Joshua Wong with Jason Y. Ng. Unfree Speech: The Threat to Global Democracy and Why We Must Act, Now, Penguin, 2020. 288 pgs.
Ai Weiwei writes in the preface to Unfree Speech that Joshua Wong “represents a new generation of rebel […] A generation whose world view is markedly different from that of the established capitalist culture fixated on profit above all else”. It’s hard to argue with this sentiment when others of this “new generation” like Time’s Person of the Year, Greta Thunberg of Sweden, are not afraid to speak truth to power, or to act on their words, even when that power seems unassailable.
One can almost hear the old guard of activists step aside for these young people better able than their forebears to harness sophisticated modern technology and have limitless creativity to get their message across effectively and extensively. While often acknowledging these old guards’ contributions to various causes, these young people, often rightly so, feel that the time for more passive action is over; this is reflected in one chapter of Unfree Speech entitled “Where Are the Adults? The Umbrella Movement 成年人在哪裡? 雨傘運動”. This movement was the catalyst for increased activism and involvement in civil society by Hong Kong’s young (witness all the new political groupings arising since 2014). Wong and his secondary school comrades in the group Scholarism had already stepped up in 2012 to fight the introduction of the problematic policy of “national education” into Hong Kong’s school curriculum.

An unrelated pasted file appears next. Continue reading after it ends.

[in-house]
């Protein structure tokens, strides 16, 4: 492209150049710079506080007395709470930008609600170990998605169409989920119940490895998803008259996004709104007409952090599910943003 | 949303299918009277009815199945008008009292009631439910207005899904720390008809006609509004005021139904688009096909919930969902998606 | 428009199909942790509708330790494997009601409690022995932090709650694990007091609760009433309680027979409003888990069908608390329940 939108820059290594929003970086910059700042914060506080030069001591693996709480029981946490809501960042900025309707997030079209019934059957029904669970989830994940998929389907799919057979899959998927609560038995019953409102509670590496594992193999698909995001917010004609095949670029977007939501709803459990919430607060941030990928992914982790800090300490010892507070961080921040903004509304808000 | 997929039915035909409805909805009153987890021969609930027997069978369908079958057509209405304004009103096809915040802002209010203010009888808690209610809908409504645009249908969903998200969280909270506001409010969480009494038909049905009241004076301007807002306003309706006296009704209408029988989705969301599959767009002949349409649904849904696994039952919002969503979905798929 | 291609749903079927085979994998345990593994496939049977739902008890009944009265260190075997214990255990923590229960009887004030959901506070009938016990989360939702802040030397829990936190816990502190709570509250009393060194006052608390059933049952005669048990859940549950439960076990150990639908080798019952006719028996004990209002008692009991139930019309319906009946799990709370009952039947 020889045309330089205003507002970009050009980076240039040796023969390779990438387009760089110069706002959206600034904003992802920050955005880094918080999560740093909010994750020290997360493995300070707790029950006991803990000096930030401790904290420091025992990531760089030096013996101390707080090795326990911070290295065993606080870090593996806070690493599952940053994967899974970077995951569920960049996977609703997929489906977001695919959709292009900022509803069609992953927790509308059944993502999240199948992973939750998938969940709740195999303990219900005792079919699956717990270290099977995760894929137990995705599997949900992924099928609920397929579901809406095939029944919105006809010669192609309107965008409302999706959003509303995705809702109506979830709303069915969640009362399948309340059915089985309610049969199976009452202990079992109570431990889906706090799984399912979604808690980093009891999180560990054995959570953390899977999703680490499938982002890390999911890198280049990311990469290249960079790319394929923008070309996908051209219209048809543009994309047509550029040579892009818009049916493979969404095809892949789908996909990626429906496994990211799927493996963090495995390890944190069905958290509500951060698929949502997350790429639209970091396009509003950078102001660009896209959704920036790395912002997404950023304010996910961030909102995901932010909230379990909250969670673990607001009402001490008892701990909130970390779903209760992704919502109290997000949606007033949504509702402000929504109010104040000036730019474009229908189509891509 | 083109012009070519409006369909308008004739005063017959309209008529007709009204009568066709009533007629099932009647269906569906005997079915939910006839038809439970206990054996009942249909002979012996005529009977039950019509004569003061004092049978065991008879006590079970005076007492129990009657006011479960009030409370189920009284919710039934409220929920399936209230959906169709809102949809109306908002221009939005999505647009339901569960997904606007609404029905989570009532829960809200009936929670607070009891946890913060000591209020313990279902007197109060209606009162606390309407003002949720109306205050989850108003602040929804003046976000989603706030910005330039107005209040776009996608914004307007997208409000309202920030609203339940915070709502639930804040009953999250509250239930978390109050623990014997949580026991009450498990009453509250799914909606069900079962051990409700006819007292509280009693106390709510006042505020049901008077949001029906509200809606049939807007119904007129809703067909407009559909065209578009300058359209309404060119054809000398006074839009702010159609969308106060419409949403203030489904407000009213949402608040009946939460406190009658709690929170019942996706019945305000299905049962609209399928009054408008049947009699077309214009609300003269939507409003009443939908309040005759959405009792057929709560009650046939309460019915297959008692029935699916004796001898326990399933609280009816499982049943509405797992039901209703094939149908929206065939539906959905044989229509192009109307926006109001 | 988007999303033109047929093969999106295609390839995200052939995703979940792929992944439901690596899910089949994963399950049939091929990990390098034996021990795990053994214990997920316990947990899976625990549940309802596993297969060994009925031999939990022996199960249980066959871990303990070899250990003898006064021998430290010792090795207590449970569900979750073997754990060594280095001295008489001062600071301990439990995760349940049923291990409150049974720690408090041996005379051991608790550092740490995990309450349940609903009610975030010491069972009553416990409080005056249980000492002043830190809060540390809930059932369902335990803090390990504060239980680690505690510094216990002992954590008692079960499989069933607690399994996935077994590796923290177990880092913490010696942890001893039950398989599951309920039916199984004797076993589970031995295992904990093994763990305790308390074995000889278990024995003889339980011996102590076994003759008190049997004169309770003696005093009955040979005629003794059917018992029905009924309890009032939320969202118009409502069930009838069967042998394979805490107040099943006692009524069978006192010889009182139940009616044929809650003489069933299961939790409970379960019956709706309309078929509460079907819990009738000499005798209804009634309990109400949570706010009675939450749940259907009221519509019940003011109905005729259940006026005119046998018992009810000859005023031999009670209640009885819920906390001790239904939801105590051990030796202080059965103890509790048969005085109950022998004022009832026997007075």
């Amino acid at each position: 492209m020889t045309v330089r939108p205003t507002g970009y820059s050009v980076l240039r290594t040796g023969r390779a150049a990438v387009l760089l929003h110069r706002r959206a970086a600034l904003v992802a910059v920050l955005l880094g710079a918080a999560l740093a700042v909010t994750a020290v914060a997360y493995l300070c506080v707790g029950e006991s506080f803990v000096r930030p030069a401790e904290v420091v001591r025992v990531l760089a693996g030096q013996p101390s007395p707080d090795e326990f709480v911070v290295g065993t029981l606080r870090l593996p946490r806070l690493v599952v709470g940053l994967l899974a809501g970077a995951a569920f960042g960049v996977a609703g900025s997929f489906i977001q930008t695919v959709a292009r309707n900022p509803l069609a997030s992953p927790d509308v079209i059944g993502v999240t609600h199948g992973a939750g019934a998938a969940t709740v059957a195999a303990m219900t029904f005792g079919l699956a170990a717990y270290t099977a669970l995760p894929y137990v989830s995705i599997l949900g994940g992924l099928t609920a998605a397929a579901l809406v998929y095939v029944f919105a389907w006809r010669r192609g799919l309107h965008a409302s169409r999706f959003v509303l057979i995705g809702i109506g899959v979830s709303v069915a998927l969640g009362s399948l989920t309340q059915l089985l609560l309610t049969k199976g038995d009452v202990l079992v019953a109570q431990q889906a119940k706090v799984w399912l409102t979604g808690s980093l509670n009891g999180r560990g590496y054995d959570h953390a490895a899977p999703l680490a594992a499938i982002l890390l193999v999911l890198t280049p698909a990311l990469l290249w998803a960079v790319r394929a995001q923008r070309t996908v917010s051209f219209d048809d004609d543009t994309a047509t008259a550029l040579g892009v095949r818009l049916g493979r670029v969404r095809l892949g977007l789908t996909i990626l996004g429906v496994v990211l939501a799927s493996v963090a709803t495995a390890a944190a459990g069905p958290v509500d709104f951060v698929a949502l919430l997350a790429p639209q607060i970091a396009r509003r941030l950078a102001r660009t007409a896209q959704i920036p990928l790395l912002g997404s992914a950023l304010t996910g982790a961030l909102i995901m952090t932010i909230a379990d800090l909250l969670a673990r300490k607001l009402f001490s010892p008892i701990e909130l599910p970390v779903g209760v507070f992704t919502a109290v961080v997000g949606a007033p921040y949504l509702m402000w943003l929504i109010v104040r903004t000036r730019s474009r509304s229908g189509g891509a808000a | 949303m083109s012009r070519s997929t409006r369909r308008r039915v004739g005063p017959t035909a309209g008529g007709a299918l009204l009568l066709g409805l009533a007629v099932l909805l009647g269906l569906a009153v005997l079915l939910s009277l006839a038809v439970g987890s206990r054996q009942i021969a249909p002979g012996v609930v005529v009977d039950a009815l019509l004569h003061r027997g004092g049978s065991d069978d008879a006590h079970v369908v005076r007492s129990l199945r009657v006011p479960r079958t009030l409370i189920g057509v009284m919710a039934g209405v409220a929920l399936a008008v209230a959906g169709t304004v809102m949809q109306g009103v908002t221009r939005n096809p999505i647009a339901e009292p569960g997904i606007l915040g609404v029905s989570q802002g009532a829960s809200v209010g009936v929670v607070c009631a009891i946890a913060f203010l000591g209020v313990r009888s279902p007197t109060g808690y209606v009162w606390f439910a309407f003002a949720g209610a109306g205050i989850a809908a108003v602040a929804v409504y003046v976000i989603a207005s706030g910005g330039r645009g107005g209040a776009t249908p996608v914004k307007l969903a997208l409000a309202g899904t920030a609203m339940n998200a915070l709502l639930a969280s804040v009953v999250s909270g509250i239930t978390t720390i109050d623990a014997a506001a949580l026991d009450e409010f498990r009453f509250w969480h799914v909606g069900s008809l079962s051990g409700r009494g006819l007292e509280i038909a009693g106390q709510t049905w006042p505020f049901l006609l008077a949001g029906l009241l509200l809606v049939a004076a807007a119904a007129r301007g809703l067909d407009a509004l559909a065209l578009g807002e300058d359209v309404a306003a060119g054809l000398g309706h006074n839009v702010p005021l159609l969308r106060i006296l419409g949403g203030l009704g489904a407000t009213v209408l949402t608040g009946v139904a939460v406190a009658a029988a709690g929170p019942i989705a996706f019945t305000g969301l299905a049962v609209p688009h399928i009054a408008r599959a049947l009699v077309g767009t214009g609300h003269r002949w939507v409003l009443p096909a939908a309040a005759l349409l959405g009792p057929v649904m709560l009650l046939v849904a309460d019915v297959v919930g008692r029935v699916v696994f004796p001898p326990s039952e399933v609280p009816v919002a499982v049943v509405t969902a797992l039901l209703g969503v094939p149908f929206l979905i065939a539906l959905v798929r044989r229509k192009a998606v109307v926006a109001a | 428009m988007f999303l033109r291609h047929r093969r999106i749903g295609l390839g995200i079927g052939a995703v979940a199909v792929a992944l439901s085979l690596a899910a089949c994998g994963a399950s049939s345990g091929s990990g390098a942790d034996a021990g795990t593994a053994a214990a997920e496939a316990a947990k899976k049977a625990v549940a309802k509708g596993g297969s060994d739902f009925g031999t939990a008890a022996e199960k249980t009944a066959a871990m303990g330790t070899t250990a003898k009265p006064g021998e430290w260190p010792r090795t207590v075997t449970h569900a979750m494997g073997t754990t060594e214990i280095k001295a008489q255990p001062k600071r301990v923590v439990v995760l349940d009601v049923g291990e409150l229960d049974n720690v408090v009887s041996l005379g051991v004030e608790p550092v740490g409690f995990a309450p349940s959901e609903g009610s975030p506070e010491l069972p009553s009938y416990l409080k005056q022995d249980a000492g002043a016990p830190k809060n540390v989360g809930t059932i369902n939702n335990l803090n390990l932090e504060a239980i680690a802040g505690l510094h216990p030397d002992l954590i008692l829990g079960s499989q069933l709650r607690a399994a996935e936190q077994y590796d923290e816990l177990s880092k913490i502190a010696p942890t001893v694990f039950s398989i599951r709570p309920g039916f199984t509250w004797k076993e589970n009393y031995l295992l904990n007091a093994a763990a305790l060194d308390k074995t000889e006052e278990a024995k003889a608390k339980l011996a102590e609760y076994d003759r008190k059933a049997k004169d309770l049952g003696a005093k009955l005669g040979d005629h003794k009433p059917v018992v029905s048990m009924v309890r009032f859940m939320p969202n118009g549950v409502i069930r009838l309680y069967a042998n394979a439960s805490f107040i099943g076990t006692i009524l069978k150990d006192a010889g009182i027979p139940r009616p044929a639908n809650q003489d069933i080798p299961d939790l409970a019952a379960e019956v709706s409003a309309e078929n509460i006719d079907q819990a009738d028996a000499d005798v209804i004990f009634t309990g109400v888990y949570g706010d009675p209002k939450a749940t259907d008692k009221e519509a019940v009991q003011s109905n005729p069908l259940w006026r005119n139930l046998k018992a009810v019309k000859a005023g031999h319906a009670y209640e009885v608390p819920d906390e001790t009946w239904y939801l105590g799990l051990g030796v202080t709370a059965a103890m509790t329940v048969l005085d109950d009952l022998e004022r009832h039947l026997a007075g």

The Umbrella Movement also led to the involvement of older generations, who were perhaps partially shamed by their previous inaction and because they admired the sacrifice and bravery of Hong Kong’s “transitional generation”.
Wong sees himself as part of this generation, meaning those born just before or on the cusp of Hong Kong becoming a Special Administrative Region of China (SAR): “The first generation to grow up after the end of British rule, but before Chinese rule had really taken hold”. Despite the early transitional years of the SAR going relatively smoothly, the city was generally trying to work out its new identity as part of China. Over time, that identity seems to have solidified into something more distinctly different from what China would have wanted.
As time goes on, the ambiguity of the “One Country, Two Systems” principle shows itself as a model that simultaneously encourages and limits liberal democracy, a governance framework that one scholar once metaphorically described as acting as both a “bridge” and “wedge” to the mainland. Thus, the increasing number of protests over this ambiguous arrangement since now the “bridge” seems to be highlighted more than the “wedge”, as we can see from the increasing attempts at integrating and assimilating Hong Kong into the one country. This has been happening ever since 2012—the year that Joshua came to the public’s attention with Scholarism at the ripe old age of 15.
Comprising three “acts”, Unfree Speech starts with a first-person account of Wong’s path to activism as mentioned above; the second act contains the letters he wrote during his two periods in jail, and the last one serves as a serious plea to the world to stand with Hong Kong and help stop the alarming slide of democratic rights and freedom of speech occurring with alarming regularity across the globe right now.